NEW Dept Of Justice WEB SITE EXAMINES COMPETITION IN BROKERAGE SECTOR
The Antitrust Division of the U.S. Dept. of Justice launched a new Web site this week aimed at educating consumers about the benefits of competition within the real estate brokerage sector. The site, which is drawing heavy criticism from the real estate industry, offers user tools, such as a calculator to help consumers assess potential savings, maps of states with laws in place that the DOJ says inhibit competition within the industry, and links to government resource sites.
NAR characterized the site as a "flagrant disregard" for free competition, saying the Web site is being used as a promotional tool by the DOJ to push for a single, discounted brokerage services model, threatening to cut agent commissions in the process.
"The real estate market is very competitive," said NAR officials. "NAR encourages innovation and fair competition in real estate brokerage, and favors no business model." In addition, NAR added that real estate commissions remain negotiable across all sectors, driven by market forces to "attract clients and retain the best agents."
FOR IMMEDIATE RELEASE
ANTITRUST DIVISION LAUNCHES WEB SITE ON COMPETITION
WASHINGTON -- The Antitrust Division of the Department of Justice launched a new Web site today to educate consumers and policymakers about the potential benefits that competition can bring to consumers of real estate brokerage services and the barriers that inhibit that competition. Among its features, the Web site includes maps identifying states with real estate laws that can inhibit competition, a calculator to help consumers tally their potential savings when brokers pursuing new business models compete for their business, and links to additional government resources. The address is: http://www.usdoj.gov/atr/public/real_estate/index.htm.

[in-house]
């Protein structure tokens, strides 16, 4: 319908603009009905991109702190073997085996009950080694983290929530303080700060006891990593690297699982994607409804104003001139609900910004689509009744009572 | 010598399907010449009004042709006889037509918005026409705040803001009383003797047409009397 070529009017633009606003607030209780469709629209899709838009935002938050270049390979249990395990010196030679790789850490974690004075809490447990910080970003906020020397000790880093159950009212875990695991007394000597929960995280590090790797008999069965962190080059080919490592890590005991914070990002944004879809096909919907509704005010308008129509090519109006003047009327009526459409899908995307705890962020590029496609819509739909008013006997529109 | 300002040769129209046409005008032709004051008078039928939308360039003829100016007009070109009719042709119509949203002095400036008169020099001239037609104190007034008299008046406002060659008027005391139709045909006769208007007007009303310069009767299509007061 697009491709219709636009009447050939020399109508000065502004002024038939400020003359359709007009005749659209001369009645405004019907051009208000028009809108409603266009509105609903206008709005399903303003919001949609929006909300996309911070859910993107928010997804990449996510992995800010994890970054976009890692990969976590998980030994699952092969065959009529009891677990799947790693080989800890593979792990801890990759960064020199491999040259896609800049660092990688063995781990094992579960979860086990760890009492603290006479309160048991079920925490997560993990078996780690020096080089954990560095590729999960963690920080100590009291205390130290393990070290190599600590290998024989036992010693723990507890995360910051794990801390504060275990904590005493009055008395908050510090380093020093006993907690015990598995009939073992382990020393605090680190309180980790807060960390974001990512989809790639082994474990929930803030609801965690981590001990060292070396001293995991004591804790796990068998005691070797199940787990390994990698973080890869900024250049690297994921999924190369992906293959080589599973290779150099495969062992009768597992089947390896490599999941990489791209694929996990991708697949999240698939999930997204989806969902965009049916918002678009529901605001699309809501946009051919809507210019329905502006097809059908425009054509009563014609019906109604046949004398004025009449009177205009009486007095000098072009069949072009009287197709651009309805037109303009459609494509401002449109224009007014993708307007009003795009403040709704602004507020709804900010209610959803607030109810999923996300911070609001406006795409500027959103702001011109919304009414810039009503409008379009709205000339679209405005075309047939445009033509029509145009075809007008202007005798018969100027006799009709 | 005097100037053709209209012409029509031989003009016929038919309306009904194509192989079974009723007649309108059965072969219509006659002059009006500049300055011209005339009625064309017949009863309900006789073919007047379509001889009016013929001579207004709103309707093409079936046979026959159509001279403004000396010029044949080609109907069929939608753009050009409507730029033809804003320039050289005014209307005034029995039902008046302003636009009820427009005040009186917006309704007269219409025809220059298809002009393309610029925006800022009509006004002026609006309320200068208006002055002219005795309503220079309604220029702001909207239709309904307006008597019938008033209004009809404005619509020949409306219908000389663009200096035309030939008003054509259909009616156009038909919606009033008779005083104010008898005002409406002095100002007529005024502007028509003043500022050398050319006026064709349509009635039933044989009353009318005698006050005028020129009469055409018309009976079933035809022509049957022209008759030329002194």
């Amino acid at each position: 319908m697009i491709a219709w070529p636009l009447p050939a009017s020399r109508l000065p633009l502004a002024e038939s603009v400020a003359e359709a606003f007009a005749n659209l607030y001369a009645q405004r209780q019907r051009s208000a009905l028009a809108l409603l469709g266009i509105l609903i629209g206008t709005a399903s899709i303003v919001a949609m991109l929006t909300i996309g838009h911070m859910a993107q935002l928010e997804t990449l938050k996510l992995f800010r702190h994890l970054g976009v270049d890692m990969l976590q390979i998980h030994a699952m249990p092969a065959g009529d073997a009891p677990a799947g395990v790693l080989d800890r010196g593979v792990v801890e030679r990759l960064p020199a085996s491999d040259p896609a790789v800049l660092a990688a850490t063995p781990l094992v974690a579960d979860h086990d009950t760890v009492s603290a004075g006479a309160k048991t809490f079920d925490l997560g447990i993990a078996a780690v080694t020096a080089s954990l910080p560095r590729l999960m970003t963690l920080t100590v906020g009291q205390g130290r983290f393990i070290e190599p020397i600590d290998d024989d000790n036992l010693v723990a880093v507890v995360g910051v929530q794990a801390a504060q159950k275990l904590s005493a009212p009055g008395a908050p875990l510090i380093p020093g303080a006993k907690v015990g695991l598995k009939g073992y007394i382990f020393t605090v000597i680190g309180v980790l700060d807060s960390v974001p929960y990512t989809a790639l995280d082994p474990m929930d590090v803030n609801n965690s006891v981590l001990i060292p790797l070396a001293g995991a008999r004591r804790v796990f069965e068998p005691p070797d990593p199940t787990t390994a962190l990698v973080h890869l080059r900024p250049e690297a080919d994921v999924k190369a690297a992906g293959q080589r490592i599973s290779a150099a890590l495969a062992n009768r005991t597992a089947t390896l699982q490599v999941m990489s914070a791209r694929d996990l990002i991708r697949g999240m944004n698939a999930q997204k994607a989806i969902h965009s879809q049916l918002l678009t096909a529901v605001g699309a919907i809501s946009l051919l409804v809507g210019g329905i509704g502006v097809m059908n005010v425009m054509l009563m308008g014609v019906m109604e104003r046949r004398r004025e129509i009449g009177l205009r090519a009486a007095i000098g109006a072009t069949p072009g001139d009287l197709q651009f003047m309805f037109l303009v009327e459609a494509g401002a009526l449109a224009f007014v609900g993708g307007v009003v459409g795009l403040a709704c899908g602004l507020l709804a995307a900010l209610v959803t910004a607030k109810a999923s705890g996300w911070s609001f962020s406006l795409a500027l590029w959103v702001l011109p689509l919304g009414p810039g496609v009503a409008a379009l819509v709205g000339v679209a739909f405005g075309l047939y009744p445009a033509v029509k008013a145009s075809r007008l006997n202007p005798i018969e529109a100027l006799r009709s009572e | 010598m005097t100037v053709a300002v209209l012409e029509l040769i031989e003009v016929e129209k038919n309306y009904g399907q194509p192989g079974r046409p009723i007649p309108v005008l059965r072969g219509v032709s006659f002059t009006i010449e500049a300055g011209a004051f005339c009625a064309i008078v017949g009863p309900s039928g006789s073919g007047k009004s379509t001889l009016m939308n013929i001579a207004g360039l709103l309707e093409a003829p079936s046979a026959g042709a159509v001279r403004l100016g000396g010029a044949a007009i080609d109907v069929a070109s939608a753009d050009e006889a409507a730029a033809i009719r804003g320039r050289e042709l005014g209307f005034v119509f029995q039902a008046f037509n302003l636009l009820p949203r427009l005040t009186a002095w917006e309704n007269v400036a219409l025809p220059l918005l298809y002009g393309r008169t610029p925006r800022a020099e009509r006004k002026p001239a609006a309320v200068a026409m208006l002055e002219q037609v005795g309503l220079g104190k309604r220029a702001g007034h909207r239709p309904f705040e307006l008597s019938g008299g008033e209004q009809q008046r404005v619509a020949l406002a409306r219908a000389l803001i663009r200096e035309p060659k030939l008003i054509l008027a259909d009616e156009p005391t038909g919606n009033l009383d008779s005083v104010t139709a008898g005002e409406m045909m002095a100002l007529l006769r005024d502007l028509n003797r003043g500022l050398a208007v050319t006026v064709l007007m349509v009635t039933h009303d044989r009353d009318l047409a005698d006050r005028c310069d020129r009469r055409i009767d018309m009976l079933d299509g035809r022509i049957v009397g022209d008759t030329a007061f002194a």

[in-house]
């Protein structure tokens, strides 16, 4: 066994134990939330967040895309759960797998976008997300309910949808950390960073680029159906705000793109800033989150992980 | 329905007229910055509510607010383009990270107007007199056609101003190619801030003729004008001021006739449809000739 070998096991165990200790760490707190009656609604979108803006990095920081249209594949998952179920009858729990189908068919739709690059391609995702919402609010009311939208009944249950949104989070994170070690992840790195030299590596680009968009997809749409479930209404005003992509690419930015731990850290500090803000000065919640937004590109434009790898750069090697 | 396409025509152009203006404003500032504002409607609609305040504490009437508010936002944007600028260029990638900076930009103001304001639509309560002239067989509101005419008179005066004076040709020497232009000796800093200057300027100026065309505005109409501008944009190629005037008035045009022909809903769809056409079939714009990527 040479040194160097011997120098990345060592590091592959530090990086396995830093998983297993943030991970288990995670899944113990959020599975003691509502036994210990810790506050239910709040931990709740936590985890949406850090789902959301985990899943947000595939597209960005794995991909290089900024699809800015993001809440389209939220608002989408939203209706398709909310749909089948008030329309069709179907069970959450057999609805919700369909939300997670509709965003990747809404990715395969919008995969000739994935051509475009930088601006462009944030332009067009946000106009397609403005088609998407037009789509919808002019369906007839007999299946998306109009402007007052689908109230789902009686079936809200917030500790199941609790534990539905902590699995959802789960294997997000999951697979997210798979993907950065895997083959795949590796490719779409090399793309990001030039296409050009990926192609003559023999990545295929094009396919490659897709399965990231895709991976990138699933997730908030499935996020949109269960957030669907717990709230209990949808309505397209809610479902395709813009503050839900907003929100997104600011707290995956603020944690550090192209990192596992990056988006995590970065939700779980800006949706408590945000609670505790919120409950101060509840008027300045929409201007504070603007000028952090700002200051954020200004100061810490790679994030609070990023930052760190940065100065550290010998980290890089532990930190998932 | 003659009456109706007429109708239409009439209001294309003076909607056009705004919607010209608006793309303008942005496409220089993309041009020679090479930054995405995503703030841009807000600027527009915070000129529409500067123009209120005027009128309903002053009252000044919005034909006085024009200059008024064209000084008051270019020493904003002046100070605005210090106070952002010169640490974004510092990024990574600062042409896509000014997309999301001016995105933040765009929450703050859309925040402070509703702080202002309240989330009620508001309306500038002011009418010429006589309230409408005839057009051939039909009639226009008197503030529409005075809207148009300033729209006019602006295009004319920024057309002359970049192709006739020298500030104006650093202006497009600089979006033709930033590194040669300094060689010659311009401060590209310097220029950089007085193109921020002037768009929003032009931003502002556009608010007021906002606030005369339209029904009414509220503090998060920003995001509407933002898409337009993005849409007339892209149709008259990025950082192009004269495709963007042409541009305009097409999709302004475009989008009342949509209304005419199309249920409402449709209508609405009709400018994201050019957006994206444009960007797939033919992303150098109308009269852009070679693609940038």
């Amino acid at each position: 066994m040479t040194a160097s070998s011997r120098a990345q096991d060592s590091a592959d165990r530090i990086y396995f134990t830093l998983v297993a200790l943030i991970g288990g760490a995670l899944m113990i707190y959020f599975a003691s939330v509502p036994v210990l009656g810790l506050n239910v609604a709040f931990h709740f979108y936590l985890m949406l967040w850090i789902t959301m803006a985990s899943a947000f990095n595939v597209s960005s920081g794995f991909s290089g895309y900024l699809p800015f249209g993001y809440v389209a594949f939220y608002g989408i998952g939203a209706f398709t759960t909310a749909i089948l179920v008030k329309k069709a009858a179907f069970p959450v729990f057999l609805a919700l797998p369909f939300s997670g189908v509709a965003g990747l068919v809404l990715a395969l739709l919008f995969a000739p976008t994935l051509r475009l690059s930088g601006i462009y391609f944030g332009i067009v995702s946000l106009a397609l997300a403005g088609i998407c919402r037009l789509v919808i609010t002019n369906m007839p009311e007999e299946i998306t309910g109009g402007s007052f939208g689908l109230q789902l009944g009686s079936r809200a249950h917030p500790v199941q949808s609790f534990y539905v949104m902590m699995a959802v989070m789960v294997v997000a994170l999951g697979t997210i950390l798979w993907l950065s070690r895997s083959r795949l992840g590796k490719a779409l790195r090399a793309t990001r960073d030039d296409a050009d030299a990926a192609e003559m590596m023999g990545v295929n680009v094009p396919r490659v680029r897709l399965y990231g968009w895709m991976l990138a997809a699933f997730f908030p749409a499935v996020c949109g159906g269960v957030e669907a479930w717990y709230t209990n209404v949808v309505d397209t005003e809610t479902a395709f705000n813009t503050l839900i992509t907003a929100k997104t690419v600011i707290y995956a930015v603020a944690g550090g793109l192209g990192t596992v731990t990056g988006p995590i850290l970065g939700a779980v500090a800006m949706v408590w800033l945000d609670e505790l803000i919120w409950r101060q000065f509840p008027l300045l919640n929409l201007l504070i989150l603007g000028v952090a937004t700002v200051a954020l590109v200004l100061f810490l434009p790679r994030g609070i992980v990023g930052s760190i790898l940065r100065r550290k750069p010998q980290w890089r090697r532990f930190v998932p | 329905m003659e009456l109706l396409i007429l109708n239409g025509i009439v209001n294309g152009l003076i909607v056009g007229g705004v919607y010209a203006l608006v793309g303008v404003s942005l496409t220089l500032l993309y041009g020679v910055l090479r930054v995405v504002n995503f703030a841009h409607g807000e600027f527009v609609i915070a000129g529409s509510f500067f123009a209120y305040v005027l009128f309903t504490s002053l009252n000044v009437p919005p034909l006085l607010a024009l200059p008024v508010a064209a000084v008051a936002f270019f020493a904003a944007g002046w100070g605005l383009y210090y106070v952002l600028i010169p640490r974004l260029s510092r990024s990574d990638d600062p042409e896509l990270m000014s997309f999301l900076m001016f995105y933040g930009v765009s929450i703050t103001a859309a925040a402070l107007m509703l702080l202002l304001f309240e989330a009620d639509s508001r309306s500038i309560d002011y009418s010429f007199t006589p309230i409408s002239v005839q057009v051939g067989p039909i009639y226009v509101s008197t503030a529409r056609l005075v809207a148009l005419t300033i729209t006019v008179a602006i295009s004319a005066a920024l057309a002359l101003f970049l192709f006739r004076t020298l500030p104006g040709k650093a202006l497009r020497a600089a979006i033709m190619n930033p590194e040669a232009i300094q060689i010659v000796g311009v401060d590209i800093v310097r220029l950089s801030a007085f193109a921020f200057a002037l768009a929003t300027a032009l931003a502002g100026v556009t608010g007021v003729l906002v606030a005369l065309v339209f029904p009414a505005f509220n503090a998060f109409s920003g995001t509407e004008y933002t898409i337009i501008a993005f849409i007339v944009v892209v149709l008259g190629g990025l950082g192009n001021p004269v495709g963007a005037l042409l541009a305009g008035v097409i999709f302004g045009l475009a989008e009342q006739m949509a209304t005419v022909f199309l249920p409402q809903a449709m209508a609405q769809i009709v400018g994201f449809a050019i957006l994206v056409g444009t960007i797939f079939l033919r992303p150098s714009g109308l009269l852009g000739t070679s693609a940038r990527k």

"Buying or selling a home is the largest financial transaction most Americans will ever undertake," said Thomas O. Barnett, Assistant Attorney General in charge of the Department's Antitrust Division. "This Web site will help consumers and policymakers understand the benefits of increased competition among real estate agents."
The estimated median commission paid by home sellers in 2006 was $11,672, according to the Antitrust Division. New real estate brokerage models have the potential to reduce that amount by thousands of dollars. For example, in states that allow open competition, some buyer's brokers rebate up to two-thirds of their commission to the customer, and some seller's brokers offer limited-service packages that let sellers list their homes on the local multiple listing service (MLS) for as little as a few hundred dollars.
Excerpt from their website
Home Prices and Commissions over Time
Brokers typically charge a commission based on a percentage of the home's sale price. Over the past decade the average commission rate has remained relatively steady between 5.0 and 5.5 percent. As a result, the actual median commission paid by consumers rose sharply along with the run-up in home prices.
Unless broker costs were also rising sharply during this period of time, competition among brokers should have held commissions in check even as home prices were rising.
Realtors® income rose 22% over the last 10 years.
Chart Non-supervisory Workers ( The Average Joe on The Street)
Non-supervisory workers income rose 33 to38% over the last 10 years
Our goverment is saying that it is ok for the average Joe to get a 33 to 38% raise over 10 years but if you are a Realtor® a 22% raise over 10 years is gouging the public and there needs to be more competition. I bet you the Antitrust Division of the Department of Justice received a raise larger than 22% over 10 years! What do you think?
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